Salt Lake City Fire Department -- Chuck Querry, Fire Chief
The Salt Lake City Fire Department is in a better position to handle a major crisis today in our community than we were five years ago for several reasons. First, the events of 9/11 forced us to review and renew all of our emergency plans, to develop new plans that deal with current threats, and strengthen relationships with partners in mutual and automatic aid agreements. Second, through grants, budgets, and other funding sources the fire department has received specialized training and equipment that would help it deal with a major crisis. We have updated communications, specialized rescue, and emergency preparedness. Third, we conducted many drills and training exercises that have increased our capabilities in major responses.
The worst case scenario for Salt Lake City would be the inability to make focused or localized announcements to the community for evacuations or stay-in-place scenarios. We lack an effective system to make quick and focused calls. Secondly, the city lacks a true emergency operations center. What is in place now would not be sufficient in a major crisis. Both of these issues are related to a lack of adequate funding.
Miami-Dade Fire Rescue Department -- Chief Robert Palestrant, Acting Director Office of Emergency Management and Homeland Security
We're in a better position for several reasons. Each event, man-made or natural is, or should be a learning experience, whether that event directly impacts our area or is halfway across the country. No community or response agency can fully utilize plans and procedures that were designed five or ten years ago due to ongoing changes in technology, the world’s political climate and the fact that every natural event continues to be different from the others. Our access to technological changes, advances in forecasting the weather, and increased ability to interact and communicate with other local response agencies, the State, and Federal government gives us an advantage that didn't exist a decade ago.
The worst case scenario for us would be a manmade disaster during a major event such as a NASCAR race or the Superbowl.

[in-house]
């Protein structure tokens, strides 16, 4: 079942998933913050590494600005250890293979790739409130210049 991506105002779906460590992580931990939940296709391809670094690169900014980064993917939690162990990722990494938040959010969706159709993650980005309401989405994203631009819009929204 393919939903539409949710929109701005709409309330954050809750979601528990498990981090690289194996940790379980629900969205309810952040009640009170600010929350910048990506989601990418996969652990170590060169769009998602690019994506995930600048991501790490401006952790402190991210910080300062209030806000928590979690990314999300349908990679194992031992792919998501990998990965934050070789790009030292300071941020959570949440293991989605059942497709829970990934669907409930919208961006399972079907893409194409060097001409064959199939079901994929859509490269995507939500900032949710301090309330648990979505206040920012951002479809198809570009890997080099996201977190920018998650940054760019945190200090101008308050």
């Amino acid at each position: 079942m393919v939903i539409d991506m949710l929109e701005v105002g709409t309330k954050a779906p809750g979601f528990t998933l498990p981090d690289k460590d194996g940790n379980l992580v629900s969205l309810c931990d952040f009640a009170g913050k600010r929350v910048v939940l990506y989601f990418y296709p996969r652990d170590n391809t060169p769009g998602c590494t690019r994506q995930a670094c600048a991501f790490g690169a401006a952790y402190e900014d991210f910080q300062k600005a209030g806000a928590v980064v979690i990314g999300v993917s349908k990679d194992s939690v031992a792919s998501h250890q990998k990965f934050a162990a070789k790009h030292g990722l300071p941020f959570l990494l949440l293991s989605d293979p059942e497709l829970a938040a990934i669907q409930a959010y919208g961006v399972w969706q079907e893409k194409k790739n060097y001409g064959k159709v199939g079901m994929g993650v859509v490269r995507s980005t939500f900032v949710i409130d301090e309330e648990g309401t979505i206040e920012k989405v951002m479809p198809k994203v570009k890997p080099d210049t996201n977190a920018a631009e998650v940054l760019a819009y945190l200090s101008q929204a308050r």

Columbus (Ohio) Division of Fire -- Karry L. Ellis, Assistant Chief, Fire Marshal, Fire Prevention Bureau
The Columbus, Ohio Division of Fire has greatly improved our ability to respond to crisis events since 9-11. We have purchased much new equipment, become more involved in local agencies with a counter-terrorism nexus, provided threat specific training, and conducted or participated in many multiple agency training operations.
In the equipment category, we have purchased all new SCBA, obtained anti-nerve agent drugs and carry them on all front-line apparatus, obtained a brand new Haz-Mat vehicle with an assortment of hi-tech sensors and personal protective ensembles, and upgraded our Bomb Squad capabilities especially with regards to VBIED's. Our Bomb Squad and Haz-Mat units are both are equipped with radiation sensors that can identify specific radioactive isotopes that are being released and the Haz Mat truck is equipped with a portable mass spectrometer. Every company officer on all 34 Engines, 16 Ladders, and five Heavy Rescues is equipped with a radiation pager. In our Logistics Center, we maintain pre-loaded skids of mass casualty supplies and PPE.
Within the Public Safety Department, our Communications Division is in the process of replacing all public safety forces walkie-talkie's, has added another tower to our 800mghz system, purchased an ACU-1000 radio system that can cross-patch disparate frequencies, and is purchasing a $1.1 million communication emergency response vehicle. Our communications system is shared with multiple agencies over the seven county metro area and has a 14 county regional paging capability; intercommunications ability has been good for years, but has been enhanced since 9-11.